IRLEN SYNDROME SCREENING PROJECT

HOLLY ARMSTRONG

Irlen Syndrome Screening Project

Holly Armstrong

First, What is Irlen Syndrome?

Irlen syndrome is best described by the symptoms people suffer from the distortions they see, which range from nausea due to seeing letters spin, to headaches and choppy reading from seeing only one letter at a time, to eye pain from bright lights and white paper.  Because public and educator awareness of this syndrome is relatively low, I screen all my students to assure their academic and behavioral challenges do not relate to having IS.

It is suspected that IS is hereditary; from my own experience screening for IS, I have found one of the parents has had IS as an adult, and they often tell me how their lack of reading ability has affected their entire life, including forcing them to choose careers that did not rely on reading.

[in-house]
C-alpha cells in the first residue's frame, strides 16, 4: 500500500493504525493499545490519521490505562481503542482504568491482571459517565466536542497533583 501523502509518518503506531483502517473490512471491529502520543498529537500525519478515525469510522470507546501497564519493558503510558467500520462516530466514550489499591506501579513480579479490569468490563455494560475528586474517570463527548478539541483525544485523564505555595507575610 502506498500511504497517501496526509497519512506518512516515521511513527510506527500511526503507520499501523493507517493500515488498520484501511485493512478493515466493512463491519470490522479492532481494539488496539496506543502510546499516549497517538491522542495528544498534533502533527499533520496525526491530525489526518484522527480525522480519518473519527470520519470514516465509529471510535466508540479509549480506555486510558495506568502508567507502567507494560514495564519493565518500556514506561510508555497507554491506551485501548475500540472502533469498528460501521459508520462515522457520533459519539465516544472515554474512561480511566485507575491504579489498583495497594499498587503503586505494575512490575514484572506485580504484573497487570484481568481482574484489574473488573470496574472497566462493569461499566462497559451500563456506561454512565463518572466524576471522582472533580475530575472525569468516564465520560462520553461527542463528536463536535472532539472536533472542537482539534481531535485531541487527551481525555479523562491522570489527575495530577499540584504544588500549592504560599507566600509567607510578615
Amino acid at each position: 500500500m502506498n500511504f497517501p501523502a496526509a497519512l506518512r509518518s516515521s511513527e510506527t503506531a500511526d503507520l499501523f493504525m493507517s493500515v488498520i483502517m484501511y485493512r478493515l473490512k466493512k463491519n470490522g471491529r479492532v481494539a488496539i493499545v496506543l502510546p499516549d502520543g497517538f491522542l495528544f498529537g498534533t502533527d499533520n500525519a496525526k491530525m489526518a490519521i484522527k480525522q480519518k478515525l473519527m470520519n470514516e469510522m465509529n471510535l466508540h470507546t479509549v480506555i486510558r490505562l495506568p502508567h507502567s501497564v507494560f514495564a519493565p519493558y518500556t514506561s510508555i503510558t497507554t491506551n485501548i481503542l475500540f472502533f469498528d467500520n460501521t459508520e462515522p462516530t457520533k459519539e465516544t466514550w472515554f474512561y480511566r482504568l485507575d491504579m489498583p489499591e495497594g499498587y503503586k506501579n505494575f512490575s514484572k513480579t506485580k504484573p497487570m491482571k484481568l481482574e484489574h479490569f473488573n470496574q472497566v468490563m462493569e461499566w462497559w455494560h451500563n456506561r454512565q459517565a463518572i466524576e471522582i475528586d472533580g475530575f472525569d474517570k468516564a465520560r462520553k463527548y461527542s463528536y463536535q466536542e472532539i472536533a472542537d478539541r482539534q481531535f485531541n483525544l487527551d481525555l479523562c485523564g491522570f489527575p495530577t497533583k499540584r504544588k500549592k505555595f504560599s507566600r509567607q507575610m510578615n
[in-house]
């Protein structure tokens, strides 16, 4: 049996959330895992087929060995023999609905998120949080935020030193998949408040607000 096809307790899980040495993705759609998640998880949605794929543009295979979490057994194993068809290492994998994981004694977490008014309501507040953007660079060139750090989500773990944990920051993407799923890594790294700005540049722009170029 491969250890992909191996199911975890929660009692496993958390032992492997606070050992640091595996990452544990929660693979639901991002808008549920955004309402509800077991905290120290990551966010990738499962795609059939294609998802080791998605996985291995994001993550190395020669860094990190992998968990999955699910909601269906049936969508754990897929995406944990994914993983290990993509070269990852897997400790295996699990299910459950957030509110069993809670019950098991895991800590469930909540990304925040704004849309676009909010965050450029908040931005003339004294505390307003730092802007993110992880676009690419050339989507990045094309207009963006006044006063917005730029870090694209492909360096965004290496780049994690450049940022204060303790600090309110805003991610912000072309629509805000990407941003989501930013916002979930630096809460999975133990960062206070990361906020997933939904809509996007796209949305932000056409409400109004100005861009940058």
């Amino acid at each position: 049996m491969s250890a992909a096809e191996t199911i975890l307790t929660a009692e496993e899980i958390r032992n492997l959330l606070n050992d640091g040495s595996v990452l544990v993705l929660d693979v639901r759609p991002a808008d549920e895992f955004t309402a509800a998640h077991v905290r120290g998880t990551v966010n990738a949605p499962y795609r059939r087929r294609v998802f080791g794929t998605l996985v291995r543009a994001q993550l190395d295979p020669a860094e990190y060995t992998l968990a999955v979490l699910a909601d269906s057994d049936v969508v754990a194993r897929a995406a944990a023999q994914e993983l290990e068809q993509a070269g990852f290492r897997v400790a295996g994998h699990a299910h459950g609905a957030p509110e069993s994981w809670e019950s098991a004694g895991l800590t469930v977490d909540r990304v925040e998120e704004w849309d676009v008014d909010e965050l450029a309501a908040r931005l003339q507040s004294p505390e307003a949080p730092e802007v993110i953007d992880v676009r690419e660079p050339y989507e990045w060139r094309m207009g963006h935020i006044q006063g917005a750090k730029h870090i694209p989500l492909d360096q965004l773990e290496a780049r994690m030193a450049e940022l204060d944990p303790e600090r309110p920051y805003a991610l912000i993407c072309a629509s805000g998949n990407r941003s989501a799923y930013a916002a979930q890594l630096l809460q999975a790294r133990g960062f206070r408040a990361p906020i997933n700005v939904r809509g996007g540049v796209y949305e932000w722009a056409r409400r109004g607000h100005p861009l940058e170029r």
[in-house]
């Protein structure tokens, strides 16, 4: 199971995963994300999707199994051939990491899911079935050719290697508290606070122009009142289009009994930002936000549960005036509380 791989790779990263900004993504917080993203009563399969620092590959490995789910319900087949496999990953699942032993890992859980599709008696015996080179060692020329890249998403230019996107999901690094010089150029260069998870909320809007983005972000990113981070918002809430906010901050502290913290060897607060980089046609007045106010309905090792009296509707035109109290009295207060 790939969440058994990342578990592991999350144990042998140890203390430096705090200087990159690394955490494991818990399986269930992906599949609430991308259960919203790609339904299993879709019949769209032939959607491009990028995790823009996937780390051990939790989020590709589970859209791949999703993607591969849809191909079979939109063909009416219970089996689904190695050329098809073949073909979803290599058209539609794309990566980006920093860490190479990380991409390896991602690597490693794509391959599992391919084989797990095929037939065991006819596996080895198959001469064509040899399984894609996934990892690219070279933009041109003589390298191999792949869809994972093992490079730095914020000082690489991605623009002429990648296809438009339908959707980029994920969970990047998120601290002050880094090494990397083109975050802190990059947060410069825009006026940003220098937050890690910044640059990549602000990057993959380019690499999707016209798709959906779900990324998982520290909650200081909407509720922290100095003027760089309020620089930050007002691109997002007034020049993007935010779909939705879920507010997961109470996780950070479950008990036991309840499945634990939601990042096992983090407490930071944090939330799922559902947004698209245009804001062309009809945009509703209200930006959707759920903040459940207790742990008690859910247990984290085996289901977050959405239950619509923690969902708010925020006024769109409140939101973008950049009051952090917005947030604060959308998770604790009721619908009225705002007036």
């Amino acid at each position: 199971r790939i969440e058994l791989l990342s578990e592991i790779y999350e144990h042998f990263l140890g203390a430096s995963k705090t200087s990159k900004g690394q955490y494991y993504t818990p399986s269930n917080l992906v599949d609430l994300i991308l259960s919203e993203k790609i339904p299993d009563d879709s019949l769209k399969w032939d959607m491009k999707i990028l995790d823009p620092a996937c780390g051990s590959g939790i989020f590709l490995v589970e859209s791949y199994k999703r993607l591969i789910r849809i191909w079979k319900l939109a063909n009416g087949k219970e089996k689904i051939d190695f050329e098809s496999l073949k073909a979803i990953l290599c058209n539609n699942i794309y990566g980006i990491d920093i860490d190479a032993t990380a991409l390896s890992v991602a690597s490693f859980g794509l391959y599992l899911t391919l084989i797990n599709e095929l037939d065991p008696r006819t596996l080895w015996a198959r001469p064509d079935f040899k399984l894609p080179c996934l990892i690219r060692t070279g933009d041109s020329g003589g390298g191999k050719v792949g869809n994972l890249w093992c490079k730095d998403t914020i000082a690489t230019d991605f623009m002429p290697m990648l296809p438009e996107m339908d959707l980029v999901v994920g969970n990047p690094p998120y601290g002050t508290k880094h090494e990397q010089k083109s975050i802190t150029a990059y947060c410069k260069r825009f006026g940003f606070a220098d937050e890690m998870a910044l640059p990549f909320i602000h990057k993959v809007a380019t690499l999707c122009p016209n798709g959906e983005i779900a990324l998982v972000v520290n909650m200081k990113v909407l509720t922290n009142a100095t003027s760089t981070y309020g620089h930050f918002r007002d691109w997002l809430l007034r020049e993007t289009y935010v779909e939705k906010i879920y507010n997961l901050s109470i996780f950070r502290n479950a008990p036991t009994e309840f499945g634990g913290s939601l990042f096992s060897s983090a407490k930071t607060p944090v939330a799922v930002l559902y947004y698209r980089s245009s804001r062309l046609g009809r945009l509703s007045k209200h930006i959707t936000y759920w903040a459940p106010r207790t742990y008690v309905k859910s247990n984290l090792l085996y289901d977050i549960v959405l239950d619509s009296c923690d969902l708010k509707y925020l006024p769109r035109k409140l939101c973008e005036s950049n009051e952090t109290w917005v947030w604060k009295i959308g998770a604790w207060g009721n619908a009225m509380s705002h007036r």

When I screened the entire grade level at Coral Mountain Academy, I found many of the students who had Irlen Syndrome were low- to average-achieving; however, I was asked to screen an additional student after I completed the project.  One of the participating teachers thought about a previous student she had to hold back a year.  The student went on to the next grade level, and at the end of that year the new teacher was considering holding him back again; however, the participating teacher thought of the heredity component of IS, and when she realized the boy was related to one of her current students diagnosed with IS, she requested I screen him as well.  He did have Irlen Syndrome, and due to his sudden ability read, he was not held back for a second time

 

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